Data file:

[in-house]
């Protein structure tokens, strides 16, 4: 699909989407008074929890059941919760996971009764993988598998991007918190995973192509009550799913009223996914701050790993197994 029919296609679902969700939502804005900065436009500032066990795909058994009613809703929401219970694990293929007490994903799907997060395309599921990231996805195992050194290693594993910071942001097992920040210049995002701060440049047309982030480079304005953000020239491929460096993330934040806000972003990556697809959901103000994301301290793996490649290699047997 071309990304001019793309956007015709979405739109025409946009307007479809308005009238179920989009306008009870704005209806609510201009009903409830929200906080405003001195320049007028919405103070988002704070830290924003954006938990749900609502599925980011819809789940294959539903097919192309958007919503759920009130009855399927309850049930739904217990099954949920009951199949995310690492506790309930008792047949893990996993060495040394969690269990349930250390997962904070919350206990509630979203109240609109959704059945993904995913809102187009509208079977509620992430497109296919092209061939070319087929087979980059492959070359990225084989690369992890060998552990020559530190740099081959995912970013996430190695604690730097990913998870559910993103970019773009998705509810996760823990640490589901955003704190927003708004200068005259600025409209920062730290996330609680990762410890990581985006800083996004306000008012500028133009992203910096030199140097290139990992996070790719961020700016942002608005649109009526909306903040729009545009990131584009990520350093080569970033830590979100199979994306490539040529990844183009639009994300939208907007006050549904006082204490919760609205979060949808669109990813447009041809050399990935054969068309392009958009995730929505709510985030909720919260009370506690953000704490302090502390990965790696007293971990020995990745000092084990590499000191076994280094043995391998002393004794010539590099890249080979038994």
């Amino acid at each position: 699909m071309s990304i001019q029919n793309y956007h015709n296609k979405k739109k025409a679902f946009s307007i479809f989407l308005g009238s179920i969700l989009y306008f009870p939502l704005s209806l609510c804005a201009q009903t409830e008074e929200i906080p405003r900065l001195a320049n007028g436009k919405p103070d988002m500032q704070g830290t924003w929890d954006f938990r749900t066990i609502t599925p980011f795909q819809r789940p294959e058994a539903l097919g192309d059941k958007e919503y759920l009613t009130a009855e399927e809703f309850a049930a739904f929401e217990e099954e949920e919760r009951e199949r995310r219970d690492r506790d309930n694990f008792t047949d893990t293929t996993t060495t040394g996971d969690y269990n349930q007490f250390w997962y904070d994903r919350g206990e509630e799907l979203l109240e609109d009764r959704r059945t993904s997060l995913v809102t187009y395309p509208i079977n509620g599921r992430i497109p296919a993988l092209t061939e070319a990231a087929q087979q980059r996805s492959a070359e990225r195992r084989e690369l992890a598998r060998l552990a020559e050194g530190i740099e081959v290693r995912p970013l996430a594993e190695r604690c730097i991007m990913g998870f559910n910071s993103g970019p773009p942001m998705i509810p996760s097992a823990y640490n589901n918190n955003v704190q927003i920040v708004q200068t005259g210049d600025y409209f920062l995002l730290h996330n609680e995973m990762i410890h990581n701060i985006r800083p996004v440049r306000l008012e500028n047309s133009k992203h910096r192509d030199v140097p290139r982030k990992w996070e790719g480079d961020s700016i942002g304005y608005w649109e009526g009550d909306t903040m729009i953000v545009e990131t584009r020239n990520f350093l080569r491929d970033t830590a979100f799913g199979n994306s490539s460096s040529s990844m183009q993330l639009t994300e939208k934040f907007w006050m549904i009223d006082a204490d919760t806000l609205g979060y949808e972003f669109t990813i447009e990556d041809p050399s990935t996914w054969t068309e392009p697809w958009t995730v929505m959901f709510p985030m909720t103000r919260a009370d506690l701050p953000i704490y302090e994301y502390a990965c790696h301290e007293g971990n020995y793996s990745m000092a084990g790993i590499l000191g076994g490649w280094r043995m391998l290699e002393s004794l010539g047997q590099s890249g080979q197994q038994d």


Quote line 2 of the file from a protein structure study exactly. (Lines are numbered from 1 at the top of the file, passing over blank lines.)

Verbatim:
């Protein structure tokens, strides 16, 4: 699909989407008074929890059941919760996971009764993988598998991007918190995973192509009550799913009223996914701050790993197994 029919296609679902969700939502804005900065436009500032066990795909058994009613809703929401219970694990293929007490994903799907997060395309599921990231996805195992050194290693594993910071942001097992920040210049995002701060440049047309982030480079304005953000020239491929460096993330934040806000972003990556697809959901103000994301301290793996490649290699047997 071309990304001019793309956007015709979405739109025409946009307007479809308005009238179920989009306008009870704005209806609510201009009903409830929200906080405003001195320049007028919405103070988002704070830290924003954006938990749900609502599925980011819809789940294959539903097919192309958007919503759920009130009855399927309850049930739904217990099954949920009951199949995310690492506790309930008792047949893990996993060495040394969690269990349930250390997962904070919350206990509630979203109240609109959704059945993904995913809102187009509208079977509620992430497109296919092209061939070319087929087979980059492959070359990225084989690369992890060998552990020559530190740099081959995912970013996430190695604690730097990913998870559910993103970019773009998705509810996760823990640490589901955003704190927003708004200068005259600025409209920062730290996330609680990762410890990581985006800083996004306000008012500028133009992203910096030199140097290139990992996070790719961020700016942002608005649109009526909306903040729009545009990131584009990520350093080569970033830590979100199979994306490539040529990844183009639009994300939208907007006050549904006082204490919760609205979060949808669109990813447009041809050399990935054969068309392009958009995730929505709510985030909720919260009370506690953000704490302090502390990965790696007293971990020995990745000092084990590499000191076994280094043995391998002393004794010539590099890249080979038994």